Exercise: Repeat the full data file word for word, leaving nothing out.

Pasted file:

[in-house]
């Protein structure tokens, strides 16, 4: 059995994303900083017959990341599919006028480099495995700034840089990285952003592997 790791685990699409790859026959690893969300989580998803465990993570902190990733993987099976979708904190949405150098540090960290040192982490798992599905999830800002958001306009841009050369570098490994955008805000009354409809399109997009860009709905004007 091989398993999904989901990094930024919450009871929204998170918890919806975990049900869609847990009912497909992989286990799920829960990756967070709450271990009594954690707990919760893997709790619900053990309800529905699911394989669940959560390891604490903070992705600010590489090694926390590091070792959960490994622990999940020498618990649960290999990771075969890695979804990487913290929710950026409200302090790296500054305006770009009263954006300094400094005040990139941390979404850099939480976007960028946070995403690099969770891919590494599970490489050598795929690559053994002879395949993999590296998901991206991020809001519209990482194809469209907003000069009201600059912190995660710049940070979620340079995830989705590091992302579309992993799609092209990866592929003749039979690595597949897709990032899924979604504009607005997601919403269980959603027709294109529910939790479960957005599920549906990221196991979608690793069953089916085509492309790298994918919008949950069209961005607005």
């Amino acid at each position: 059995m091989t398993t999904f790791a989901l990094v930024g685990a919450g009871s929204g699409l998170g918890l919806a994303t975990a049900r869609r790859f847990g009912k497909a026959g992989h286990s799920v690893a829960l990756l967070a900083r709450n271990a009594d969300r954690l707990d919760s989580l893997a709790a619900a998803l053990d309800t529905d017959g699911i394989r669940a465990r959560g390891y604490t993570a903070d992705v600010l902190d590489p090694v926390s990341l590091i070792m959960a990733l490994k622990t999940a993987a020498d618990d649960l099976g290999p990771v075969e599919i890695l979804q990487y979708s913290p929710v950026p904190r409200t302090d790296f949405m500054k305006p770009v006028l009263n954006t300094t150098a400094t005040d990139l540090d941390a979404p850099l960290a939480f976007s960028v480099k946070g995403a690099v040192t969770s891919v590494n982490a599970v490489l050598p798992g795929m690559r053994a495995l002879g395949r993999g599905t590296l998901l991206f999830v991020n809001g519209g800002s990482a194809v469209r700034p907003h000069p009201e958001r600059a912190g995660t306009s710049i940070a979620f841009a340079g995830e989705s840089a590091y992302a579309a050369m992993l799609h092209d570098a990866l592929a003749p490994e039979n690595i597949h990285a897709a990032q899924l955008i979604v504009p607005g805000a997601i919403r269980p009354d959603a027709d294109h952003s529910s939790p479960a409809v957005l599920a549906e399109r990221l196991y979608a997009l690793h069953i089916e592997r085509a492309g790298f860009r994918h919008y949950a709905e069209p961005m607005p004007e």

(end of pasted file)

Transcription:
[in-house]
């Protein structure tokens, strides 16, 4: 059995994303900083017959990341599919006028480099495995700034840089990285952003592997 790791685990699409790859026959690893969300989580998803465990993570902190990733993987099976979708904190949405150098540090960290040192982490798992599905999830800002958001306009841009050369570098490994955008805000009354409809399109997009860009709905004007 091989398993999904989901990094930024919450009871929204998170918890919806975990049900869609847990009912497909992989286990799920829960990756967070709450271990009594954690707990919760893997709790619900053990309800529905699911394989669940959560390891604490903070992705600010590489090694926390590091070792959960490994622990999940020498618990649960290999990771075969890695979804990487913290929710950026409200302090790296500054305006770009009263954006300094400094005040990139941390979404850099939480976007960028946070995403690099969770891919590494599970490489050598795929690559053994002879395949993999590296998901991206991020809001519209990482194809469209907003000069009201600059912190995660710049940070979620340079995830989705590091992302579309992993799609092209990866592929003749039979690595597949897709990032899924979604504009607005997601919403269980959603027709294109529910939790479960957005599920549906990221196991979608690793069953089916085509492309790298994918919008949950069209961005607005």
């Amino acid at each position: 059995m091989t398993t999904f790791a989901l990094v930024g685990a919450g009871s929204g699409l998170g918890l919806a994303t975990a049900r869609r790859f847990g009912k497909a026959g992989h286990s799920v690893a829960l990756l967070a900083r709450n271990a009594d969300r954690l707990d919760s989580l893997a709790a619900a998803l053990d309800t529905d017959g699911i394989r669940a465990r959560g390891y604490t993570a903070d992705v600010l902190d590489p090694v926390s990341l590091i070792m959960a990733l490994k622990t999940a993987a020498d618990d649960l099976g290999p990771v075969e599919i890695l979804q990487y979708s913290p929710v950026p904190r409200t302090d790296f949405m500054k305006p770009v006028l009263n954006t300094t150098a400094t005040d990139l540090d941390a979404p850099l960290a939480f976007s960028v480099k946070g995403a690099v040192t969770s891919v590494n982490a599970v490489l050598p798992g795929m690559r053994a495995l002879g395949r993999g599905t590296l998901l991206f999830v991020n809001g519209g800002s990482a194809v469209r700034p907003h000069p009201e958001r600059a912190g995660t306009s710049i940070a979620f841009a340079g995830e989705s840089a590091y992302a579309a050369m992993l799609h092209d570098a990866l592929a003749p490994e039979n690595i597949h990285a897709a990032q899924l955008i979604v504009p607005g805000a997601i919403r269980p009354d959603a027709d294109h952003s529910s939790p479960a409809v957005l599920a549906e399109r990221l196991y979608a997009l690793h069953i089916e592997r085509a492309g790298f860009r994918h919008y949950a709905e069209p961005m607005p004007e």